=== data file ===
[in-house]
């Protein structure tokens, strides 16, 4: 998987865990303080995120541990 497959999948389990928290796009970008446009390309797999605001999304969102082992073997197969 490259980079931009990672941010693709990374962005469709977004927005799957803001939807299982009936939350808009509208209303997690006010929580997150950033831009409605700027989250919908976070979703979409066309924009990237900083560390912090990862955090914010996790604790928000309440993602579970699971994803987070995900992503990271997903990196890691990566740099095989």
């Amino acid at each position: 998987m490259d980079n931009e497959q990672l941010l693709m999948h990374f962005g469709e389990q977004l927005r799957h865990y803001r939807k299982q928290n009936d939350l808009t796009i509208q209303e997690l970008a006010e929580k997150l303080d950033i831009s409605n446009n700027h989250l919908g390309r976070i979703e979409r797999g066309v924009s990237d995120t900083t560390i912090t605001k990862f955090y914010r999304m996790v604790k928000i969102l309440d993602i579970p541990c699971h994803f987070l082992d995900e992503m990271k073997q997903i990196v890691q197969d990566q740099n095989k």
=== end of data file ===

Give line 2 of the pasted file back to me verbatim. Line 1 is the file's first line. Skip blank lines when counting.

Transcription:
């Protein structure tokens, strides 16, 4: 998987865990303080995120541990 497959999948389990928290796009970008446009390309797999605001999304969102082992073997197969 490259980079931009990672941010693709990374962005469709977004927005799957803001939807299982009936939350808009509208209303997690006010929580997150950033831009409605700027989250919908976070979703979409066309924009990237900083560390912090990862955090914010996790604790928000309440993602579970699971994803987070995900992503990271997903990196890691990566740099095989």